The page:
Editor’s Note: It’s welcome news that Department of Health & Human Services (HHS) Secretary Alex Azar has embraced the cause of transparency in healthcare. In a new Health Affairs blog post, summarized below, Manatt Health offers some best practices when it comes to transparency. We highlight how states have led on this front and detail ways that the federal government can support transparency efforts. Click here to read the full post.
The HHS secretary’s first initiative, including requiring hospitals to post their charge-master prices, may have some value in causing hospitals to rethink list prices, but there are better ways to enhance transparency. A good starting point would be to encourage state transparency initiatives, such as creating all-payer claims databases (APCDs) and statewide cost-driver reporting.
States will likely remain the laboratories for data-driven healthcare. With the federal government delegating more healthcare issues to the states and at least 18 new governors taking office in 2019, the demand for reliable data on widely varying state healthcare marketplaces will only increase.
A Transparency Flashback: Oregon’s Pioneering Efforts
In 2006, leading insurers wanted the Oregon Insurance Division (OID) to open a market conduct exam and require health insurers to provide data on their discounted hospital rates. The insurers started a negotiation with hospitals to assess the type and level of data that might be made publicly available. The end result was the disclosure of hospitals’ discounted rates to a third-party actuary who aggregated and blinded the data to prevent anticompetitive outcomes and produced a public report with average discounted prices by service.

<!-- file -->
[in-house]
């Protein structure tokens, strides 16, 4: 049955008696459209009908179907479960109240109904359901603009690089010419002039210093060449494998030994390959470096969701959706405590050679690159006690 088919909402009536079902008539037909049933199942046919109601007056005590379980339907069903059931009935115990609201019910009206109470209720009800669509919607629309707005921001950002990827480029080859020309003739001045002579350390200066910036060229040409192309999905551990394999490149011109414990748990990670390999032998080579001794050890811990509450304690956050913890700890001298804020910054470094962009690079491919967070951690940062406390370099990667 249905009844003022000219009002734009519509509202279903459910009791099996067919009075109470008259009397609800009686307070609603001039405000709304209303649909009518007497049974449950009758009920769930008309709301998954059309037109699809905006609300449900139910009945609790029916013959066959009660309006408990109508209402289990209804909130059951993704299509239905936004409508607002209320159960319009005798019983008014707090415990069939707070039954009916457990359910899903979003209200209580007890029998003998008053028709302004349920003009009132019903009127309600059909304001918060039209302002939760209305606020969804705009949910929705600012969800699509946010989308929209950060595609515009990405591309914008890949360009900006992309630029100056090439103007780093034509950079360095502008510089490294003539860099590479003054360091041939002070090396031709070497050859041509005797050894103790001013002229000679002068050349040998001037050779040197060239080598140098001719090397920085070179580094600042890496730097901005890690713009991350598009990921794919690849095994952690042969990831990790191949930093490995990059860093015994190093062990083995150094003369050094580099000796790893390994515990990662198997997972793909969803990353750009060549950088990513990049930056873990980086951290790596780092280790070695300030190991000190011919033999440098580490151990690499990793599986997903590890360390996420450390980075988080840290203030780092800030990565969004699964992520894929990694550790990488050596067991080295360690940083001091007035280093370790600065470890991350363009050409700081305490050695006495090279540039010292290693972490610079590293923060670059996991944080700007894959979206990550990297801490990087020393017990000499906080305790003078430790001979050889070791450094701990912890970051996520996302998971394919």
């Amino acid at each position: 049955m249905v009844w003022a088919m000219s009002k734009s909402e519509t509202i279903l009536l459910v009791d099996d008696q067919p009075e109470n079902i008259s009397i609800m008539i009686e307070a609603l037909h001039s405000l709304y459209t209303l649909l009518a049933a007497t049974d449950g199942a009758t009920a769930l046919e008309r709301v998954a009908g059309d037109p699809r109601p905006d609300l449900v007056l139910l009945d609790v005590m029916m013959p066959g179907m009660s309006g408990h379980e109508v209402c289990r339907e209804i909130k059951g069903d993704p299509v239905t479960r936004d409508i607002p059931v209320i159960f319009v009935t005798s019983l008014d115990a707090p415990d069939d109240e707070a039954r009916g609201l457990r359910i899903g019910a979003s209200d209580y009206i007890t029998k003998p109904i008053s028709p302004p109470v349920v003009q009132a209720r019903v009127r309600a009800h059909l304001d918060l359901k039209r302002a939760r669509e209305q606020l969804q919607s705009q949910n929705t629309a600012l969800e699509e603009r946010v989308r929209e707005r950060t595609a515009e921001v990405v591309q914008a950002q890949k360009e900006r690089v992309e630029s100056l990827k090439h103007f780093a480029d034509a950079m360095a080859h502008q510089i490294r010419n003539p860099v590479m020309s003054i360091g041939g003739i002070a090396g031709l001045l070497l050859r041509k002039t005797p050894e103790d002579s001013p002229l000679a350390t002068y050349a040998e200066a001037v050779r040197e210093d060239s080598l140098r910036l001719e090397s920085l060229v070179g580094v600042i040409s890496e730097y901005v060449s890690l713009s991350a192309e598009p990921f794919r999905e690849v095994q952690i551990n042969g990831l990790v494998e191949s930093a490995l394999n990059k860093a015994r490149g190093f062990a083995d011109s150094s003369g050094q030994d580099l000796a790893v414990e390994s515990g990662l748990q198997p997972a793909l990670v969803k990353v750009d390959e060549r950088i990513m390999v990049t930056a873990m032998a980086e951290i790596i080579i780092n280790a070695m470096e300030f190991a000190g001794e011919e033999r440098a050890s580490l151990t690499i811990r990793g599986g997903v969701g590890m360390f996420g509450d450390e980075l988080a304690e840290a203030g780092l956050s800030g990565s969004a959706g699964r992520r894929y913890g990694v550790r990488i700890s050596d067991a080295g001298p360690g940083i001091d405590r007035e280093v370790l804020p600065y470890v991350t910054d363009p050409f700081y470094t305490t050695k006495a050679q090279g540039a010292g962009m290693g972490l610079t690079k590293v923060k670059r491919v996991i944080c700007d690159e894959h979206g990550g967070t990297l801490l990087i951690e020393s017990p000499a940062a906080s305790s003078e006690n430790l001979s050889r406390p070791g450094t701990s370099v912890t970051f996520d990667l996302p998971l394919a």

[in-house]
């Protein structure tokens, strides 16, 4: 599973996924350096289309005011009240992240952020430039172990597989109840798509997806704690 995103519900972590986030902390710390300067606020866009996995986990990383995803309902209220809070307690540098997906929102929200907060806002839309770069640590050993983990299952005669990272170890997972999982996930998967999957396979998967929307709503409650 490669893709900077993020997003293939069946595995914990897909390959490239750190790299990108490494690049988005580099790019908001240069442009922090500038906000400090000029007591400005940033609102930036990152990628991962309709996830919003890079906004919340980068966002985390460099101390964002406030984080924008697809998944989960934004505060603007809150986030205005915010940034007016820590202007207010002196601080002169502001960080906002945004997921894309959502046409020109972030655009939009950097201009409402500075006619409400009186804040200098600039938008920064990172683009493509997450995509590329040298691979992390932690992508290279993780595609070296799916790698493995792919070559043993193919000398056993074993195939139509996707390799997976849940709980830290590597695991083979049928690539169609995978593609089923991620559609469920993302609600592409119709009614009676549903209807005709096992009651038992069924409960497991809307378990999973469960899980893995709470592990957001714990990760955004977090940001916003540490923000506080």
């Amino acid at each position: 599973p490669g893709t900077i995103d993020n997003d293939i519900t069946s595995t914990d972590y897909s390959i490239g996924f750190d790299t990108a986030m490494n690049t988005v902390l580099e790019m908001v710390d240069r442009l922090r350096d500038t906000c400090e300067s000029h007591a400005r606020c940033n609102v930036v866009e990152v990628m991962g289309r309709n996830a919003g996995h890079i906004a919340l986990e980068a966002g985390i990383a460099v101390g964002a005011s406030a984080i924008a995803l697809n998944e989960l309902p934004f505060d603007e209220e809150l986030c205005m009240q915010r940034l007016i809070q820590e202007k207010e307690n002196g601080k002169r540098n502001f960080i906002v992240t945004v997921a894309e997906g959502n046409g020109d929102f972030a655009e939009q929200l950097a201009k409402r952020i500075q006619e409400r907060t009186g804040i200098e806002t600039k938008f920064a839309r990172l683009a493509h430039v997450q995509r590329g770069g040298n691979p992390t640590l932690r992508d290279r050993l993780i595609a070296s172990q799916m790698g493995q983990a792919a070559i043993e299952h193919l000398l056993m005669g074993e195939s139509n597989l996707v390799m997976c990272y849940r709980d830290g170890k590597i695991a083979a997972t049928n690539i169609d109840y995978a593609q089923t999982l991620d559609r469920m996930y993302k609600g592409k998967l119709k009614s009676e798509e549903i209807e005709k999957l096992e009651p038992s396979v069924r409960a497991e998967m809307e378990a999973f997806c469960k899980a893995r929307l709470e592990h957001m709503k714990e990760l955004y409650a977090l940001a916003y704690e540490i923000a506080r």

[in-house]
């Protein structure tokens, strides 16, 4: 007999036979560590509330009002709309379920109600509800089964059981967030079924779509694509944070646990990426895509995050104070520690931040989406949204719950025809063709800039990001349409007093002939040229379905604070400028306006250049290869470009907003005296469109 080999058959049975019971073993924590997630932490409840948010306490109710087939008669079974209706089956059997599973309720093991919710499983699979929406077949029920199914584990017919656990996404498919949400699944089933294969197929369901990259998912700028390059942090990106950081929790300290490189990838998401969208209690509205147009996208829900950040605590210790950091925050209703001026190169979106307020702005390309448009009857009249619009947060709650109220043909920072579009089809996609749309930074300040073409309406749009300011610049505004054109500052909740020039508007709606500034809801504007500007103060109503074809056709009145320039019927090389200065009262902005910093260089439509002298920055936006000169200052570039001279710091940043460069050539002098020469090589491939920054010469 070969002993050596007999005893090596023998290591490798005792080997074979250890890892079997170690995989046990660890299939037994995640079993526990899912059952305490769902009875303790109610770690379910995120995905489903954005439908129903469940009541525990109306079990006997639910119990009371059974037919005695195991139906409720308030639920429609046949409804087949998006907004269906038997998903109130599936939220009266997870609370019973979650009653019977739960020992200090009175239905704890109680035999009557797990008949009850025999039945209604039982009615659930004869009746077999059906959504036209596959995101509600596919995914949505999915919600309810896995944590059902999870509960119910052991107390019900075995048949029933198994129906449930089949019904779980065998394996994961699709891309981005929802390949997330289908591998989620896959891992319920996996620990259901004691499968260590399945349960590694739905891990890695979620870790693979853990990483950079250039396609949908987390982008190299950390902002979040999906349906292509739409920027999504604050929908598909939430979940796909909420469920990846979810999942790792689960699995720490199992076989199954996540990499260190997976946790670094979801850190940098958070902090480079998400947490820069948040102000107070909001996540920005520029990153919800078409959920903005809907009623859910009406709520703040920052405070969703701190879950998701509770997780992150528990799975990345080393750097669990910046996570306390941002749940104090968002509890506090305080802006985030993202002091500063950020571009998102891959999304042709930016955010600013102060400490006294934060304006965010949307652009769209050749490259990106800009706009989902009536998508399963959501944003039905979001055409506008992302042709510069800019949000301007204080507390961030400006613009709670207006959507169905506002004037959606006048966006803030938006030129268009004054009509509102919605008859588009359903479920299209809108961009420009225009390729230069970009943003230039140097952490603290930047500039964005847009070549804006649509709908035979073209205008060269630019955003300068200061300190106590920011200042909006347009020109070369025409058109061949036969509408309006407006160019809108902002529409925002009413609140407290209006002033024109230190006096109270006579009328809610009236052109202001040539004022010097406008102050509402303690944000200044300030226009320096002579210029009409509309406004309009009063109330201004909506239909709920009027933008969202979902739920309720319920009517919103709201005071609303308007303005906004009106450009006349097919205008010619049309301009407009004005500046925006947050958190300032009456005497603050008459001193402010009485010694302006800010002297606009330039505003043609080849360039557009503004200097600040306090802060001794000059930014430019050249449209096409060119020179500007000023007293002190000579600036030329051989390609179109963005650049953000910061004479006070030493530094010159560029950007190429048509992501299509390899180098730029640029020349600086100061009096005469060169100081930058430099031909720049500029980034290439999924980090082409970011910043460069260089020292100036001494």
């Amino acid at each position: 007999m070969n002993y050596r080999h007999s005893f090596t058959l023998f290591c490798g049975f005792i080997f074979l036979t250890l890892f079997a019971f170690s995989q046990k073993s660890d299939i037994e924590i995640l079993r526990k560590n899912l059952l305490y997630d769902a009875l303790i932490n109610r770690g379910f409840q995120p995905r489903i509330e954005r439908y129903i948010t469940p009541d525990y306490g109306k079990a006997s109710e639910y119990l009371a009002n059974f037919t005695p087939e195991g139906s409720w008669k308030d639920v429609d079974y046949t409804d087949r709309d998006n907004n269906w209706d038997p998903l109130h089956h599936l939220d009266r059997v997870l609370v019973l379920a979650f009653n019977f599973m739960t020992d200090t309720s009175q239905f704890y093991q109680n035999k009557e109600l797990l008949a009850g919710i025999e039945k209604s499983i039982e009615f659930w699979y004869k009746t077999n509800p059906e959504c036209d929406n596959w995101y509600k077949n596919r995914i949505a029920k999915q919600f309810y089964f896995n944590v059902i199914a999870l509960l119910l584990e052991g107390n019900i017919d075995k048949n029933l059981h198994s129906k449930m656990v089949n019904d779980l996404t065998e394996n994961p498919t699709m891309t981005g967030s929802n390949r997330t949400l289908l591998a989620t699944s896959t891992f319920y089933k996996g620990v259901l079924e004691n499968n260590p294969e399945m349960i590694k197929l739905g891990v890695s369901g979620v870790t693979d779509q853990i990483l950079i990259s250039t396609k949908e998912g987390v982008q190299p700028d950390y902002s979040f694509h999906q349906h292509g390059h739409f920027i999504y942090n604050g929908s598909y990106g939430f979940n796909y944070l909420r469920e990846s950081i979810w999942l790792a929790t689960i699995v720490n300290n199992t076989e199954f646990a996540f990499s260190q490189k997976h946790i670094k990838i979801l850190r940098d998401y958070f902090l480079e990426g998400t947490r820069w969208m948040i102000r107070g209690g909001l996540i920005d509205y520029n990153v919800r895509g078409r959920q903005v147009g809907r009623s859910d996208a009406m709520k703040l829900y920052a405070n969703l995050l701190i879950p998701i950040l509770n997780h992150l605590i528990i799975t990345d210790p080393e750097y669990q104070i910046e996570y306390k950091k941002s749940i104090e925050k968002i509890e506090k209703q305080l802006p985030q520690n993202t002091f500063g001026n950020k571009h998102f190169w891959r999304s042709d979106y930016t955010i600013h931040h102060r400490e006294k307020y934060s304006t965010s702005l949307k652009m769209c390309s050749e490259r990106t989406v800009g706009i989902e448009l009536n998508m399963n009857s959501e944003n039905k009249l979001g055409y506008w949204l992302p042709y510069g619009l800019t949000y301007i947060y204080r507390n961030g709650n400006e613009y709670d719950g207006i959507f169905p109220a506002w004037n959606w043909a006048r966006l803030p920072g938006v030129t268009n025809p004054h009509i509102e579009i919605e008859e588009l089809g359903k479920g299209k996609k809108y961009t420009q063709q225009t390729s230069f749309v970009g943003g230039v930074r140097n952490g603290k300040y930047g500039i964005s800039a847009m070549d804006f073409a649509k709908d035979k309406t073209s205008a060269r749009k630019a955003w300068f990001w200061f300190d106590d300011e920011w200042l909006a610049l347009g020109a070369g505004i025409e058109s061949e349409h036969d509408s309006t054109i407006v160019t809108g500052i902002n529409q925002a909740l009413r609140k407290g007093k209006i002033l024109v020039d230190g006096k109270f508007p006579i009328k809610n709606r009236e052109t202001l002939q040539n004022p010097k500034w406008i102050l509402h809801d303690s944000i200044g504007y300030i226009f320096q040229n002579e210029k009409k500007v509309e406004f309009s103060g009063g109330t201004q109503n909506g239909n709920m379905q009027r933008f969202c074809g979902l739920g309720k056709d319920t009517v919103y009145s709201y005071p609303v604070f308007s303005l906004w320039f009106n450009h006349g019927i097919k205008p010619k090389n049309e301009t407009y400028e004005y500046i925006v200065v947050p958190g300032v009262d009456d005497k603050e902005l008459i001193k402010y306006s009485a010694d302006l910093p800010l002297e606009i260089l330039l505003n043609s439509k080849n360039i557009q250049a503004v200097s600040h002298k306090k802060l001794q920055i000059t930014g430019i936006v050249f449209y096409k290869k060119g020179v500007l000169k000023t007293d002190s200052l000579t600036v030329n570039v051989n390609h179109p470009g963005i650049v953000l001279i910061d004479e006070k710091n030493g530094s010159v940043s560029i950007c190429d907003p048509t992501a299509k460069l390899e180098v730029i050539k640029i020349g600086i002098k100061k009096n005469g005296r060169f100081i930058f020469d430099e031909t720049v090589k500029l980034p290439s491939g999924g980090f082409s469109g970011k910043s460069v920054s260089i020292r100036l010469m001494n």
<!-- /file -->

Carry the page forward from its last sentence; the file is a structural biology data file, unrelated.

The initial report confirmed that average prices were not very helpful, since they masked the fact that discounts varied, sometimes dramatically, by payer, hospital and service. Based on this learning, the OID negotiated a 2007 law requiring insurers to provide real-time data on their websites for members who wanted to know what their out-of-pocket costs would be for a user-selected service and provider.
A recent follow-up found that the law has not generated many consumer complaints, nor has it been tested in a market conduct exam. That could mean that the law is working perfectly. It is more likely, however, that the law has not been used enough to generate the volume of consumer complaints to trigger a compliance review, or that insurers have made sufficient progress with their own websites to make the law unnecessary.
Where We Are Now: The Benefits and Limitations of APCDs
Today, 18 states have established APCDs (or similar but more limited multipayer claims databases), with another handful actively building them. If current trends continue, we estimate that more than half of all states will have an APCD or APCD-like database by 2022.